Confirmed victory

Eight months ago my 18-year-old son Sergio was driving to a high school soccer game in Mexico with his friend Julio when police stopped him for a routine vehicle search. Due to a mistake by the U.S. government, both Sergio and Julio have been in prison for drug trafficking and even though the US authorities recognized their mistake, Mexico still refuses to set them free.

Our family bought the minivan Julio was driving at an auction in Texas. We had no idea that the van had been seized in 2011 for cocaine trafficking or that U.S. authorities didn’t inspect it thoroughly before selling it in the auction. They missed a cocaine package hidden inside the car's dashboard and that package was found when Sergio and Julio were searched at the check point.

The drugs found in the van were packaged exactly the same as they were when Mexican police seized them in 2011 from the car. Each package had the word "Good" written with a black marker and U.S. officials have acknowledged they might have missed part of the drug. Documents and photos show that the drug seized from our van is identical to that seized in 2011 at the border.

If the US government has already recognized this mistake, we cannot understand why authorities in Mexico insist in keeping them in jail in spite of their proven innocence.

It’s been more than eight months that Sergio and Julio have been in prison. When we have gone to visit them, they tell us they’re depressed, they barely eat and have started to present health problems. They keep telling us “mom, get me out of here...please...I can’t do this anymore...”.

We have done everything within our reach and possibilities. We’re desperate. The media has been telling our story but it hasn’t been enough. We need your help to ask that the U.S. Department of Justice do everything they can to fix the mistake they have made and for the Mexican General Attorney to recognize our children’s innocence so they can return home and can get their freedom and lives back.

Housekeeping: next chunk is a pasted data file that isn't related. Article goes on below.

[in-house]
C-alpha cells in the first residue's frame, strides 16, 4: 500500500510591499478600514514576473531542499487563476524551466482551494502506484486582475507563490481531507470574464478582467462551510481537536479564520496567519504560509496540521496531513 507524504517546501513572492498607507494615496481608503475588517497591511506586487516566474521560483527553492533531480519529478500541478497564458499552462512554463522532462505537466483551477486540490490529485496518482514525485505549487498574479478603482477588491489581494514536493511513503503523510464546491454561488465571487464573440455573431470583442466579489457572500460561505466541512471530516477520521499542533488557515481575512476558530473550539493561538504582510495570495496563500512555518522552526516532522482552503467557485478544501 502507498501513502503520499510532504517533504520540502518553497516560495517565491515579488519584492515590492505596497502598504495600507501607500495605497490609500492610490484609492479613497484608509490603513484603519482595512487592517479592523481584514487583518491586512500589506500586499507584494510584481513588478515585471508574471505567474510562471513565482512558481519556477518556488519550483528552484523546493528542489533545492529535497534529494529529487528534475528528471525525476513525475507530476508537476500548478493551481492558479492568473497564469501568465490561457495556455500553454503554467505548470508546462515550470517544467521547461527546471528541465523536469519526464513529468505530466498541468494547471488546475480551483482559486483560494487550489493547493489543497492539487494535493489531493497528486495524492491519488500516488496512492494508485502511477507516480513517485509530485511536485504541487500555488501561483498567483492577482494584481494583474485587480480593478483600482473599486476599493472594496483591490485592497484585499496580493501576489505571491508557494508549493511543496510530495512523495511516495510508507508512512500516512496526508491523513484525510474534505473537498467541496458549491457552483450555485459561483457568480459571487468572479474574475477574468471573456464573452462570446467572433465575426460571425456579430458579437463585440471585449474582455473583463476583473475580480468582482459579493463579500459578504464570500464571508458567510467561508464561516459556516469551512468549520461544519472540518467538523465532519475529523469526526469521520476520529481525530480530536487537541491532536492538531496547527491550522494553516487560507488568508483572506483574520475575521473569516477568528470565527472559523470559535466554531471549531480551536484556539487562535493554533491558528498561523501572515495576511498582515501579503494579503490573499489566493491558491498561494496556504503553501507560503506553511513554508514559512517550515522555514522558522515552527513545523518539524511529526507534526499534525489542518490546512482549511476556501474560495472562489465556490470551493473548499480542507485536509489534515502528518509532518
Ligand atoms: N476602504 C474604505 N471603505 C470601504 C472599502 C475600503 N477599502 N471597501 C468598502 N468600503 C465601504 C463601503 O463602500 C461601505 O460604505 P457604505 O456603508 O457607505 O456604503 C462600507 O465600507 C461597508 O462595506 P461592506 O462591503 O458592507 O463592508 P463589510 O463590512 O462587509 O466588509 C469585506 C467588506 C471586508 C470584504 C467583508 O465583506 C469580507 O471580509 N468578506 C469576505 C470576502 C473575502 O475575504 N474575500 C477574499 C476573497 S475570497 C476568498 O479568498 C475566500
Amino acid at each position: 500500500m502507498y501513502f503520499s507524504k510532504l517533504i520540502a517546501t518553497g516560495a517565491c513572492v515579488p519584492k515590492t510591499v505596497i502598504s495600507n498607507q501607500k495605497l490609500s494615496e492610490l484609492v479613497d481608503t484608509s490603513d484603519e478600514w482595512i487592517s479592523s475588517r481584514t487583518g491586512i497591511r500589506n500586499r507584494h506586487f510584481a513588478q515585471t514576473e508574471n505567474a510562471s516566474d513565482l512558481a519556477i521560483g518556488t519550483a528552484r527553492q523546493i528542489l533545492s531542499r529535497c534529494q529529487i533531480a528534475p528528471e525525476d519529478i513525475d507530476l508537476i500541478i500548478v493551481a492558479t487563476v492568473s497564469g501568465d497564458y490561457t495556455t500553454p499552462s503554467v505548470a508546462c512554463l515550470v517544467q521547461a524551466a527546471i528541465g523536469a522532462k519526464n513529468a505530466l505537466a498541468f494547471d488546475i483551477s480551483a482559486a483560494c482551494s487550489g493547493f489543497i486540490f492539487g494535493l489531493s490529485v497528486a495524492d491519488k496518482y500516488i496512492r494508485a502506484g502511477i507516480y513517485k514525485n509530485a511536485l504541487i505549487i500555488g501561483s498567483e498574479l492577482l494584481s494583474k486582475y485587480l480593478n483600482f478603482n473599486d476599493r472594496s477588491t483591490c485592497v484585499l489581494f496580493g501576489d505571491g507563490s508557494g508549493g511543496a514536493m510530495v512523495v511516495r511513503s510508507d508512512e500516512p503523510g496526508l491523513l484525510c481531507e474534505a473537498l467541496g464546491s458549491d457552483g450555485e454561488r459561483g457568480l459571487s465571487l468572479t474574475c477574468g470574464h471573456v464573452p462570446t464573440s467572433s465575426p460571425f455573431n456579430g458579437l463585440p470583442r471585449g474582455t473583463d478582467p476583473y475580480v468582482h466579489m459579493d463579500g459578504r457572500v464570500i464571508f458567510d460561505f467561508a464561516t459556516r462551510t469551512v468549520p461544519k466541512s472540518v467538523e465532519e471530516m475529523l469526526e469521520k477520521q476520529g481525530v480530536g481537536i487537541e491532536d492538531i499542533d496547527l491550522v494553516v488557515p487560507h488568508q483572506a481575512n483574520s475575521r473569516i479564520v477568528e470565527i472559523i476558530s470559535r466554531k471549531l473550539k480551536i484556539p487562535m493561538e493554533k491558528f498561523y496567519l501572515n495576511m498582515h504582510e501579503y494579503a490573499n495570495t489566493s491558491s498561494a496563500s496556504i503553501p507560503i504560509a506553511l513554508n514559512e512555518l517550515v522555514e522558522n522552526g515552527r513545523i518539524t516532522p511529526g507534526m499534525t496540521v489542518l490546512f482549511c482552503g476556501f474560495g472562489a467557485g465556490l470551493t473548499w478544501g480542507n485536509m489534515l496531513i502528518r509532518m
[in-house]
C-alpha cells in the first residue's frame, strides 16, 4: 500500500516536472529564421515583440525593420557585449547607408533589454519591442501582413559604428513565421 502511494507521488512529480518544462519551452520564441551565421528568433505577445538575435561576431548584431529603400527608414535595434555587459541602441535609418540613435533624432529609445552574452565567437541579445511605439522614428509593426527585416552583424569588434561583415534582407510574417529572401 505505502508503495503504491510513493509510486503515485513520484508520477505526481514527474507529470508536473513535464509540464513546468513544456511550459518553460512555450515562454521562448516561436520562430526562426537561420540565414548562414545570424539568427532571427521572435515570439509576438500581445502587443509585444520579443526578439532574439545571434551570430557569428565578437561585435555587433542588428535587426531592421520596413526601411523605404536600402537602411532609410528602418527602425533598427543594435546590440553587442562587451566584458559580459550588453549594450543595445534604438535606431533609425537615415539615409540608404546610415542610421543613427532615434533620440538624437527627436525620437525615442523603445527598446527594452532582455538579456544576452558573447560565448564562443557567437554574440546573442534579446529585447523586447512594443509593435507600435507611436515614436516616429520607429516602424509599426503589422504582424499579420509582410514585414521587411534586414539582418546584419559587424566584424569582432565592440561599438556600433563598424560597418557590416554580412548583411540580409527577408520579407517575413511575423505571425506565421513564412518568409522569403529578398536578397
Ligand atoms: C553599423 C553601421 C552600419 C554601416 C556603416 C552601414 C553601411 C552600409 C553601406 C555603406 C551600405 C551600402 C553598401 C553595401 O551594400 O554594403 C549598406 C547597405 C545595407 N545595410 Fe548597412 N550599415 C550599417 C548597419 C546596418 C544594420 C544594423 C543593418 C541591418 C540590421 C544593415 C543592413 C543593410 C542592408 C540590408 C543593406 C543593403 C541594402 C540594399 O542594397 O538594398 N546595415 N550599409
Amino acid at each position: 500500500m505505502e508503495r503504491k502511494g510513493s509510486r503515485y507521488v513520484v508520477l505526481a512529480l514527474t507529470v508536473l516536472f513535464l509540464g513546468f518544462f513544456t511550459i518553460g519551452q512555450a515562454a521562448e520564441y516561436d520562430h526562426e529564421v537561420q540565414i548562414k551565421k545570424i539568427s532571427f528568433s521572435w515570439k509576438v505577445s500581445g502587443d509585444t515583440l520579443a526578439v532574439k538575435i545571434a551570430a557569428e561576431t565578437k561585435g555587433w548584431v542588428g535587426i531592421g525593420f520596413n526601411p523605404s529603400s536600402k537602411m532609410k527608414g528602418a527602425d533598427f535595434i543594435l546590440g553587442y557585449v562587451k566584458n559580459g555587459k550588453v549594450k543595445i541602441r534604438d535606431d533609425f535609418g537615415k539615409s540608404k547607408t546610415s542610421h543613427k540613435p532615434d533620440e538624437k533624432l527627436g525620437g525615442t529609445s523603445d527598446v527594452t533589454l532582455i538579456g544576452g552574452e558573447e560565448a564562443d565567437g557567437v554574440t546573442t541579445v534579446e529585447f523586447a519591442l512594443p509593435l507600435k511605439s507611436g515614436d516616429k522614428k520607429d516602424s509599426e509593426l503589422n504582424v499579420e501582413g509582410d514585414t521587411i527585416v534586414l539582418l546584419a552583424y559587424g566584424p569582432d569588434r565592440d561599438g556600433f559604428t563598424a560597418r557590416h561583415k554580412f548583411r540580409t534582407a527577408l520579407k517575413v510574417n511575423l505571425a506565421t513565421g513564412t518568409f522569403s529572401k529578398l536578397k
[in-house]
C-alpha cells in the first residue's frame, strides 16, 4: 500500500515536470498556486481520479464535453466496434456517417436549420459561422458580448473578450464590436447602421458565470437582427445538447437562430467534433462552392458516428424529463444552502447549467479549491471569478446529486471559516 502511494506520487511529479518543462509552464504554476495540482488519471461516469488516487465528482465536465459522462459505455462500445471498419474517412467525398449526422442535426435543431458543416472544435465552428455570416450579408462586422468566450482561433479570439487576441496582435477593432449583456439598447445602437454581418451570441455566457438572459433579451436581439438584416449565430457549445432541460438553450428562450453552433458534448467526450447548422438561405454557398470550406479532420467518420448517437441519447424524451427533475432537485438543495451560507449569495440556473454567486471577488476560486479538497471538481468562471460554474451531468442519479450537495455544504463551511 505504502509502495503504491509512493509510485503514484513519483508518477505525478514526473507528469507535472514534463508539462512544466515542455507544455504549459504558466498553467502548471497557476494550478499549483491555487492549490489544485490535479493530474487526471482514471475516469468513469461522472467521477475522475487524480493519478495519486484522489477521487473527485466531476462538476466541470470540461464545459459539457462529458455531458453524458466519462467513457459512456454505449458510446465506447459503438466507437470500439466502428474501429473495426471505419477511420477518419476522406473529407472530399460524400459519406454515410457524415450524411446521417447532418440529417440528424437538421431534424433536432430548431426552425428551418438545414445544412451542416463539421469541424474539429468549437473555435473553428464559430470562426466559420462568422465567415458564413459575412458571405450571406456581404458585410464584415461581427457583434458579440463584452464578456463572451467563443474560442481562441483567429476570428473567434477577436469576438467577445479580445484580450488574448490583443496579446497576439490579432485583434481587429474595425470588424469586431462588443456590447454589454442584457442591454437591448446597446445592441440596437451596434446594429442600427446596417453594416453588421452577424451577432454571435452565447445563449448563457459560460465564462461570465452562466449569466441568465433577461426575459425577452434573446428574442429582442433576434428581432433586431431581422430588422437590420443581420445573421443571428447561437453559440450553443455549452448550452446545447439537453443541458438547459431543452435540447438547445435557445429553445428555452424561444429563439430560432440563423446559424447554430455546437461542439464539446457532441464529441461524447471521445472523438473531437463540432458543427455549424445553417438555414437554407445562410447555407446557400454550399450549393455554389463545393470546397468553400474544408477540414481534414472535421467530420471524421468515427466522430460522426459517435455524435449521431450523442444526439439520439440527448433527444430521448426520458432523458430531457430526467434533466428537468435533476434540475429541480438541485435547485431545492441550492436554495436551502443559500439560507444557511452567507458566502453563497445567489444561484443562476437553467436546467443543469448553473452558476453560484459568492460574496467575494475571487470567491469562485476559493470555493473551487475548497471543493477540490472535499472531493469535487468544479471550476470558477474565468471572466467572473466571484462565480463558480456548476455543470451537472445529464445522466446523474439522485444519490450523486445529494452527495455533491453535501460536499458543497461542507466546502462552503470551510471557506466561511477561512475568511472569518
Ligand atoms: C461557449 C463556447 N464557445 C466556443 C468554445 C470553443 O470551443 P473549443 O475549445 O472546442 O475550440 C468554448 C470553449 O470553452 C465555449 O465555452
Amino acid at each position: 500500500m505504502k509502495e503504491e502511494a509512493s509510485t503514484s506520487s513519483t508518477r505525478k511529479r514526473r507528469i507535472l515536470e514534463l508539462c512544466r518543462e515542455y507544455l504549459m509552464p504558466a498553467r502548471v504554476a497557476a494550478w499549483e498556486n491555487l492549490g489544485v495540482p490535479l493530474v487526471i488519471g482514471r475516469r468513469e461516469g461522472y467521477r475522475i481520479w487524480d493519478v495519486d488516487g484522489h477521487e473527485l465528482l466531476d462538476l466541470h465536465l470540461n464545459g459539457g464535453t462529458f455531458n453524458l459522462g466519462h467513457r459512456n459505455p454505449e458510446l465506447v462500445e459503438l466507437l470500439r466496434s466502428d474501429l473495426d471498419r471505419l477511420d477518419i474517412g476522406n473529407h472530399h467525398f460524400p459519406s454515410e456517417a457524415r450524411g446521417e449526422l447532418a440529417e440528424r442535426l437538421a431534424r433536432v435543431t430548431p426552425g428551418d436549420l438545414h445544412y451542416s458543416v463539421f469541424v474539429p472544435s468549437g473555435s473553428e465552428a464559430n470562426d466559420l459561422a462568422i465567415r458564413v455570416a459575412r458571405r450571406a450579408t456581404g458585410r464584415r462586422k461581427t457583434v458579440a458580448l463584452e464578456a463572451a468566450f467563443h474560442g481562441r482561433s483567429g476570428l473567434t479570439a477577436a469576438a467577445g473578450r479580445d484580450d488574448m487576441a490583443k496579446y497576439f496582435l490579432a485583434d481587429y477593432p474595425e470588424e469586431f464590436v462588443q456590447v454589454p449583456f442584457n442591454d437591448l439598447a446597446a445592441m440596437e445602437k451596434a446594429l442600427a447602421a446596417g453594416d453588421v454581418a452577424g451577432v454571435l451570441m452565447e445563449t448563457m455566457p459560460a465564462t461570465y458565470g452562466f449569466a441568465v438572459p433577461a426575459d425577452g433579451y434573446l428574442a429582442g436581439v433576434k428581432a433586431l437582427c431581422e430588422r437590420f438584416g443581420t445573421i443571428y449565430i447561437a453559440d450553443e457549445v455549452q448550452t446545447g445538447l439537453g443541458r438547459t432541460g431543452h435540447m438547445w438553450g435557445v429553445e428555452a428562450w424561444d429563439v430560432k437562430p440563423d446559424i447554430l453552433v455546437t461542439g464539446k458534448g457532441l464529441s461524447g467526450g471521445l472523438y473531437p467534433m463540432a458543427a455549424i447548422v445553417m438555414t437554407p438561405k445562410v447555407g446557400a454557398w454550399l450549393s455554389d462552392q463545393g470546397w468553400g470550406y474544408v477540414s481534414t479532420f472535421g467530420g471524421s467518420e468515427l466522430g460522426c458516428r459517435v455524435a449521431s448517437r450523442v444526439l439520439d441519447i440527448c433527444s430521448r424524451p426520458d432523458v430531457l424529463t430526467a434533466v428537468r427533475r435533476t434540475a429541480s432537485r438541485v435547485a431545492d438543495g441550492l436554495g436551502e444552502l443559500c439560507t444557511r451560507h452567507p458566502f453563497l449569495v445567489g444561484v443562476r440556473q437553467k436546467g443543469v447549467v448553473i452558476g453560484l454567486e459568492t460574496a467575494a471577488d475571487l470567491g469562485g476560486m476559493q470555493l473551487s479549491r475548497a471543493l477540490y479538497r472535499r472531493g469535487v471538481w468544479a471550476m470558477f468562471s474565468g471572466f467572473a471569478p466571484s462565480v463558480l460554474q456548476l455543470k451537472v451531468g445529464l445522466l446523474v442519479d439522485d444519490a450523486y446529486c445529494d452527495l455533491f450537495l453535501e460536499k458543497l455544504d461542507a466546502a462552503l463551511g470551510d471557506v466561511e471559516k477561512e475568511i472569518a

Letter to
Attorney General, Department of Justice Eric Holder
U.S. Department of Justice, Mexico City Tom Radcliff
Attorney General Mexico Jesus Murillo Karam
Eight months ago my 18-year-old son Sergio was on a way to a soccer game in Mexico with his friend Julio when police stopped him for a routine vehicle search. Due to a mistake by the U.S. government, both Sergio and Julio have been in prison for drug trafficking and even though US authorities recognized their mistake, Mexico refuses to set them free.

Our family bought the minivan Julio was driving at an auction in the US. We had no idea but the van had been seized before for cocaine trafficking in 2011 but the US authorities didn’t inspect it thoroughly before selling it in the auction. They left a cocaine package hidden in the car. That package was found and Sergio and Julio were arrested by the mexican police when they were heading to a sporting event organized by their high school in Sinaloa state.

The drugs found in the van were packaged exactly the same as they were when Mexican police seized them in 2011. Each package had the word "Good" written with a black marker and U.S. officials have acknowledged they might have missed part of the drug.

If the US government has already recognized this mistake, we cannot understand why authorities in Mexico insist in keeping them in jail in spite of their proven innocence.

It’s been more than eight months that Sergio and Julio have been in prison. When we have gone to visit them, they tell us they’re depressed, they barely eat and have started to present health problems. They keep telling us “mom, get me out of here...please...I can’t do this anymore...”.

We have done everything within our reach and possibilities. We’re desperate. The media has been telling our story but it hasn’t been enough. We need your help to ask that the U.S. Department of Justice do everything they can to fix the mistake they have made and for the Mexican General Attorney to recognize our children’s innocence so they can return home and can get their freedom and lives back.